project . 2021 - 2026 . On going

The BoS

The Body Societal: Unfolding Genomics Infrastructure in Cattle Livestock Selection and Reproduction
Open Access mandate for Publications and Research data
European Commission
Funder: European CommissionProject code: 949577 Call for proposal: ERC-2020-STG
Funded under: H2020 | ERC | ERC-STG Overall Budget: 1,497,000 EURFunder Contribution: 1,497,000 EUR
Status: On going
01 Apr 2021 (Started) 31 Mar 2026 (Ending)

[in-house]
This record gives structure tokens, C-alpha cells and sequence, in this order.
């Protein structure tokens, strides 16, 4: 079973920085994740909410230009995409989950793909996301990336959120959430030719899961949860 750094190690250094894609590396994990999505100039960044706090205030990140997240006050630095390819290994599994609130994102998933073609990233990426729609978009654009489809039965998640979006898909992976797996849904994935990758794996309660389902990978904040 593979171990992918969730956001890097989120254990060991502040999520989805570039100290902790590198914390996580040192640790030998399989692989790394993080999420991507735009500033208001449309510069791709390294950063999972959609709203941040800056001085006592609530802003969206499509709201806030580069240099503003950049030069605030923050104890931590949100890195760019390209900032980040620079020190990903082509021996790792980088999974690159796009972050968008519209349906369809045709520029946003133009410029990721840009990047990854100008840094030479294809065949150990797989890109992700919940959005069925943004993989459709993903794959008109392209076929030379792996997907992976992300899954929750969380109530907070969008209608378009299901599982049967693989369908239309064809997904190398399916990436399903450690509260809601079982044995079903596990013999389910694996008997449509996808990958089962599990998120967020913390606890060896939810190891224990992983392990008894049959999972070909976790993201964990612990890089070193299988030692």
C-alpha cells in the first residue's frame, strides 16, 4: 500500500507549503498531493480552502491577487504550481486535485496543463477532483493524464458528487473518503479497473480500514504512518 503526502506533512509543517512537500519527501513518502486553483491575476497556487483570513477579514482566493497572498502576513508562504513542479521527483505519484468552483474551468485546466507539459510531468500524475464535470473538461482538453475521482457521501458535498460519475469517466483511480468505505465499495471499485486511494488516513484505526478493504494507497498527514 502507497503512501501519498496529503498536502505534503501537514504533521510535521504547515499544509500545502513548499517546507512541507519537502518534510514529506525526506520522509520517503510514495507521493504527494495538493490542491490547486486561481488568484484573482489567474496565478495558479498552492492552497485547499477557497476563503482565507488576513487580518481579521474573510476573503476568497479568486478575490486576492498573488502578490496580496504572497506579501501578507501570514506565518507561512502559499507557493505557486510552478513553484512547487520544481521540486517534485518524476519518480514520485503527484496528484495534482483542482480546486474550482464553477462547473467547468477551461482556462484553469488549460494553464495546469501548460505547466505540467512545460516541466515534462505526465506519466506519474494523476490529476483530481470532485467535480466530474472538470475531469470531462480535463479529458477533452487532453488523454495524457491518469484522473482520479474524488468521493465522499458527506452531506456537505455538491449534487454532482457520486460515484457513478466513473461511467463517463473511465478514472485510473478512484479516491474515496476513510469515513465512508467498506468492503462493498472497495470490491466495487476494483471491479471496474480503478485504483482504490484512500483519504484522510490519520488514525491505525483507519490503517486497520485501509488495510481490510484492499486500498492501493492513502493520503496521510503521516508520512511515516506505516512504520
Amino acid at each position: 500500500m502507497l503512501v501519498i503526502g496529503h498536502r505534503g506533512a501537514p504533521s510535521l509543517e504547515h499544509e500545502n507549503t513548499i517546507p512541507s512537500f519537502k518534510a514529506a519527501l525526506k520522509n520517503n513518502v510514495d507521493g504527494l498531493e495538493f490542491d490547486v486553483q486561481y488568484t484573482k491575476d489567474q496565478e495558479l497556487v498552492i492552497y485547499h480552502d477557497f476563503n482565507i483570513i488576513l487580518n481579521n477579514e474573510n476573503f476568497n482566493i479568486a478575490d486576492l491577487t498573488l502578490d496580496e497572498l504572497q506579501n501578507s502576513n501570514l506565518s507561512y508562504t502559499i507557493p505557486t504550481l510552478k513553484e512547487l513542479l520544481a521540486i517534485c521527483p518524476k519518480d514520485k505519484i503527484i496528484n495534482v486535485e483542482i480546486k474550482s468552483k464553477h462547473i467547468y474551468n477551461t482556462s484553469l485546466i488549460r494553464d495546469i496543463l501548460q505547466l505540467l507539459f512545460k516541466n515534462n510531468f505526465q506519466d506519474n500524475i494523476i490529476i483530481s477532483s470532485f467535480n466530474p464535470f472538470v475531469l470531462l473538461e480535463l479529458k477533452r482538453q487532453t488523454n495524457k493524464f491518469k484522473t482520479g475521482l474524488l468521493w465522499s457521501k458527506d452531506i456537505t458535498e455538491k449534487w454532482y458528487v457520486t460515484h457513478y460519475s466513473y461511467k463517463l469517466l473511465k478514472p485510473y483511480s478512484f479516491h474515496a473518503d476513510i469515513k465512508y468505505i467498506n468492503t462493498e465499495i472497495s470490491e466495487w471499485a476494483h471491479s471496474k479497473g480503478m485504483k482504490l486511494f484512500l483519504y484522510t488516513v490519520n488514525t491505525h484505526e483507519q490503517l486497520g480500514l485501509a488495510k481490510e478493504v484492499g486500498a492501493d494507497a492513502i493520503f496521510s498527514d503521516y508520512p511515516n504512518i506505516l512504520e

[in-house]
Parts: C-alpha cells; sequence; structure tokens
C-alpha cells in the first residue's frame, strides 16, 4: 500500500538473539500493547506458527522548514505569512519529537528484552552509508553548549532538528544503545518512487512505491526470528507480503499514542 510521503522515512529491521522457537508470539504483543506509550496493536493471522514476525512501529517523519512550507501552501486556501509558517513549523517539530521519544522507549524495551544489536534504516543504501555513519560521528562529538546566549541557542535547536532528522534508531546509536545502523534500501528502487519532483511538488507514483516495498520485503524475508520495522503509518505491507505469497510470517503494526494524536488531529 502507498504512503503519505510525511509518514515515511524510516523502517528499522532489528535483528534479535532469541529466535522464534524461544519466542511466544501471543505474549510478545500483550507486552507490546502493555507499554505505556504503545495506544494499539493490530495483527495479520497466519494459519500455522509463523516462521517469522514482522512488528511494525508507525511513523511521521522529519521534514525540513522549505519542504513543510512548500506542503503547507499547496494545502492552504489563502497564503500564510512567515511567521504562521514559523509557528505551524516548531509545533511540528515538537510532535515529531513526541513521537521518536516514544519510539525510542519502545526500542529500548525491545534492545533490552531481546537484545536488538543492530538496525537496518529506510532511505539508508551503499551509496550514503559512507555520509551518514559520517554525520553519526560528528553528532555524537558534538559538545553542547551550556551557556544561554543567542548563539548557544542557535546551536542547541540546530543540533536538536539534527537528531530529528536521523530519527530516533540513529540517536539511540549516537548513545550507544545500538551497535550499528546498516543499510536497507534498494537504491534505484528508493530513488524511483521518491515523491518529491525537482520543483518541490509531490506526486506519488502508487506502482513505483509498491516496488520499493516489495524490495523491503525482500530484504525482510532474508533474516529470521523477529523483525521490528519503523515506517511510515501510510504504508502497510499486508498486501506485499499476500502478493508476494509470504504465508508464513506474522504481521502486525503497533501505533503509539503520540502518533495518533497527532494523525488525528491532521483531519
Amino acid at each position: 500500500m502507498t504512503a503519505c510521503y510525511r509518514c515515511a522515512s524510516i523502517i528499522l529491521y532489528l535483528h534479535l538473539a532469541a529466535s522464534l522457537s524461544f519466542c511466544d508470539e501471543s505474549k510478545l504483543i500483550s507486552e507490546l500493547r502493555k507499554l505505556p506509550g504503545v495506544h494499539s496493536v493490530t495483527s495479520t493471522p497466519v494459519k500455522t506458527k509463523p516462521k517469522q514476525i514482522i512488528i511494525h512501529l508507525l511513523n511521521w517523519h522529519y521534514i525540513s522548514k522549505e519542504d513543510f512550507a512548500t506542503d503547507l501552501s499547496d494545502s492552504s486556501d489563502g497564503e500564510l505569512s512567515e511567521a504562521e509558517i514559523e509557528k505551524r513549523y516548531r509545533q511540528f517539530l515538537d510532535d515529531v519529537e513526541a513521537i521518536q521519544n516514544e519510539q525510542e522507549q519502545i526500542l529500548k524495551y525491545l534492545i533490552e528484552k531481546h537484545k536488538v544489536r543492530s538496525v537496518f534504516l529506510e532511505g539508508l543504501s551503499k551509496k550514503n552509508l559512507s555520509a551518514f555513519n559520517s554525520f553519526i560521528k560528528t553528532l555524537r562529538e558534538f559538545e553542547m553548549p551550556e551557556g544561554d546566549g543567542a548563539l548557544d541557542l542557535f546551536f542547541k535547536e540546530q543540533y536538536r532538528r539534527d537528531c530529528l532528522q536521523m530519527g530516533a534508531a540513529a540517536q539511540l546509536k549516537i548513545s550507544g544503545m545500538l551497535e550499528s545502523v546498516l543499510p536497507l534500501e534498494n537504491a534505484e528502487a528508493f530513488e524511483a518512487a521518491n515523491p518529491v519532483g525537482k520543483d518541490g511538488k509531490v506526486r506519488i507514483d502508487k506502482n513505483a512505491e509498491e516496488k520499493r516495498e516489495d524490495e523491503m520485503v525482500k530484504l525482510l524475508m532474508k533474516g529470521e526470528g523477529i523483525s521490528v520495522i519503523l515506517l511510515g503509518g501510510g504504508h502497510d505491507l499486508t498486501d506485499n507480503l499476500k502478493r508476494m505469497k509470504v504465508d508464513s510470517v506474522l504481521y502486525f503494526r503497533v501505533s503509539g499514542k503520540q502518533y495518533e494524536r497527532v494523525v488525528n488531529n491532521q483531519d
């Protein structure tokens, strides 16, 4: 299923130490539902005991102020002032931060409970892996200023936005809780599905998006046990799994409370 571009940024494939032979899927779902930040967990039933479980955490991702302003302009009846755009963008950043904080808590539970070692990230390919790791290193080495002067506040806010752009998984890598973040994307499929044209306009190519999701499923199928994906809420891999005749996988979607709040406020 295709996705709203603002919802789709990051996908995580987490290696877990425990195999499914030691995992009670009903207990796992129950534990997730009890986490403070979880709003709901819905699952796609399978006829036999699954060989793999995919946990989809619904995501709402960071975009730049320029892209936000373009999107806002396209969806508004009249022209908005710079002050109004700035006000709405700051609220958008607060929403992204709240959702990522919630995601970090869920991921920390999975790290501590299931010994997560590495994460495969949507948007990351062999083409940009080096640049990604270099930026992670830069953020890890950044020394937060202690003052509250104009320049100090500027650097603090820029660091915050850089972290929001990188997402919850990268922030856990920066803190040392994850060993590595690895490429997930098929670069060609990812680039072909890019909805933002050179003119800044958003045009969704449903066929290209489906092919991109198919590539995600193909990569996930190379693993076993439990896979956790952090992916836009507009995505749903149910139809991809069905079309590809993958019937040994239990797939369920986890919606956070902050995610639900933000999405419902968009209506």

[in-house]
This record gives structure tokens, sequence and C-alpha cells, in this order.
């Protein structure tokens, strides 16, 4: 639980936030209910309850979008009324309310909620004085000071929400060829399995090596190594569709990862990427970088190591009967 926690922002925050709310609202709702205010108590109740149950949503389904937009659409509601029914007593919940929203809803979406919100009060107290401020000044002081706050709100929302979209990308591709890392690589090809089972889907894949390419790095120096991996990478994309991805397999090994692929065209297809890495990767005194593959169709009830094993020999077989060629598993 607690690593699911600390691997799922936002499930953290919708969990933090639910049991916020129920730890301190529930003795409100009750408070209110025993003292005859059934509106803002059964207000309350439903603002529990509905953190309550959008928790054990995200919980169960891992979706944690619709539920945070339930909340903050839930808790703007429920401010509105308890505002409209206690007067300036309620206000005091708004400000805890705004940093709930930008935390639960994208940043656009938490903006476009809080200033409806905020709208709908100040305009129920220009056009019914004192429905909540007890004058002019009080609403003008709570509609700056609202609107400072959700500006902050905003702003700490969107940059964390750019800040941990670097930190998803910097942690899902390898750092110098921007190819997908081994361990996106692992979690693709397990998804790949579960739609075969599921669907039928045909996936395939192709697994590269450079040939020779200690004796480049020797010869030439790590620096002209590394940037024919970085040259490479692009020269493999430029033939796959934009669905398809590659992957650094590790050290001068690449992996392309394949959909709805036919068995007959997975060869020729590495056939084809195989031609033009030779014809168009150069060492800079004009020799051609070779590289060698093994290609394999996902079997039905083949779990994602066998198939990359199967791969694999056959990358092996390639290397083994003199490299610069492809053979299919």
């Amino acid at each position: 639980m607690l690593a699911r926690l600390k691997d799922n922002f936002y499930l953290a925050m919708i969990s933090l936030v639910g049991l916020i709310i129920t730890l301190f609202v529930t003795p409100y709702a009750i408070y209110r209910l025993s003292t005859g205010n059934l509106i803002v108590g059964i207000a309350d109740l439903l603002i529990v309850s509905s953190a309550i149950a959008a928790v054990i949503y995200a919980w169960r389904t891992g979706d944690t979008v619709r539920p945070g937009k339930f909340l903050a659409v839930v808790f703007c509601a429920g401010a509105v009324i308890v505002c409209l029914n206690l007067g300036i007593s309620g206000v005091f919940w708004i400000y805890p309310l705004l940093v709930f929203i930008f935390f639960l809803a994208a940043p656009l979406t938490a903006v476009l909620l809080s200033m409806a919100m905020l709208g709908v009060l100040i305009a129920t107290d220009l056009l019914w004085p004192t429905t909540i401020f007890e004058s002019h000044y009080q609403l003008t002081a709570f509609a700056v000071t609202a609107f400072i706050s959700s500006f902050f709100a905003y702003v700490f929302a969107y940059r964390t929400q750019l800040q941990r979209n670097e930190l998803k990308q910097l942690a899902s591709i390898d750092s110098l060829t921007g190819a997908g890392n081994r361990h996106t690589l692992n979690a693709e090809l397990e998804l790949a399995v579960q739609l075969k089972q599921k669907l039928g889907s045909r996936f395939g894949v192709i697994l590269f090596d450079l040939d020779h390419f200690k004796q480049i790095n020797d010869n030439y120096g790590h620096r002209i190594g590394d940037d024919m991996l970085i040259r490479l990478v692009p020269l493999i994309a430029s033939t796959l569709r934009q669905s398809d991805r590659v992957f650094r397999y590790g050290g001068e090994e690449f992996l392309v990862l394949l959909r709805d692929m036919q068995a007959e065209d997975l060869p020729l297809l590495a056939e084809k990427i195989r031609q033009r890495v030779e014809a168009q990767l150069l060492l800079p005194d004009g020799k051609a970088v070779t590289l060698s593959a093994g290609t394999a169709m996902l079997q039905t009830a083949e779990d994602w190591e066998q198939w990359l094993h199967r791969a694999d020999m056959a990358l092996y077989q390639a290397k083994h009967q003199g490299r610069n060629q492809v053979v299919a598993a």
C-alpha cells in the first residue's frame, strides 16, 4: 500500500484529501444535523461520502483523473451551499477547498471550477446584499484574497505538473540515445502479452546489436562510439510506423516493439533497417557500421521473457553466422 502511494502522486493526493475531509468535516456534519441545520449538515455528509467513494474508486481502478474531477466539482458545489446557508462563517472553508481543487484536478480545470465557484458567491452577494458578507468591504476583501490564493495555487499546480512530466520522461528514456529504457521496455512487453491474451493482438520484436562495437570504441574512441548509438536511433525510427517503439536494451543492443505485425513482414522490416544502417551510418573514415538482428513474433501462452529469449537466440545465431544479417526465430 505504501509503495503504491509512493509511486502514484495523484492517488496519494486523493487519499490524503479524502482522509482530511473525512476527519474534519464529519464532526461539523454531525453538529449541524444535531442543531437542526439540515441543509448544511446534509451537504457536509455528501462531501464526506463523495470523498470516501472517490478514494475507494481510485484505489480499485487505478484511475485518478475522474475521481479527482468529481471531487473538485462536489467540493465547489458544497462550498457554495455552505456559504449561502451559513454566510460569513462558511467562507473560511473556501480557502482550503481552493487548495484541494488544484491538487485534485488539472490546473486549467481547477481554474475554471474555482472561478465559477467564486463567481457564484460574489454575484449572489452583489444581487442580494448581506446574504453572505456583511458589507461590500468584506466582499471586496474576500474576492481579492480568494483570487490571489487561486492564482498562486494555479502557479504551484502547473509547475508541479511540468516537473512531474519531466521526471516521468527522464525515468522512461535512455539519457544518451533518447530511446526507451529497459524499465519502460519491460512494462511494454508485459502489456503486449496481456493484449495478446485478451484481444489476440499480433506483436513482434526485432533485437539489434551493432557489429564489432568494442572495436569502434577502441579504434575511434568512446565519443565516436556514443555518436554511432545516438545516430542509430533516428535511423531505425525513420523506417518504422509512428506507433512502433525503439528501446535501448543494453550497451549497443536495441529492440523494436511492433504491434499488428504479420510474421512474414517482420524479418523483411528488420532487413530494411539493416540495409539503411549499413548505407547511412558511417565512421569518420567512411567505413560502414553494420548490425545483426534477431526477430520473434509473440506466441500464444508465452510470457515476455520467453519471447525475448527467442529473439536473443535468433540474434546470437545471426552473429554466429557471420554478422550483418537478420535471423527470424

Genomics technologies promise to shape the ideal animal of the future. Social sciences so far mostly took interest in the medical domain with the Human Genome Project and its aftermath. However, a great deal of fast-pace developments are occurring in livestock genomics. This has become a mundane genomics infrastructure, routinely used in late capitalist societies. This infrastructure offers to solve pressing societal issues, such as improving the health of animals, lowering their environmental impact or enhancing the biodiversity. Focusing on the case of cattle livestock, The BoS project aims to describe and analyze how societal values are being translated in bovine bodies. It asks the following guiding research questions: how are such values as health, environment or biodiversity incorporated in cattle selection and reproduction? Conversely, how are bodies transformed by these values, and through which techniques and practices? To answer those questions, The BoS project will provide a political anthropology of the genomics infrastructure, contributing to sociology of scientific knowledge, science & technology studies and environmental humanities. Phase 1 carries out three laboratory ethnographies in centres of scientific excellence that contribute to global livestock genomics, so as to provide context-sensitive accounts of how values of health, the environment and biodiversity are turned into knowledge. Phase 2 follows the knowledge in the wider world of social actors, carrying out participant observations and semi-structured interviews, to question the transformation of cattle bodies by genomics. The project is very innovative as livestock genomics offers an unprecedented case study of actual applications of genomics knowledge. Three PhD students will be respectively in charge of one of the fieldworks (one centre / one value). A postdoc researcher will investigate the historical contexts for each fieldwork and provide conceptual insight to the PhDs students.

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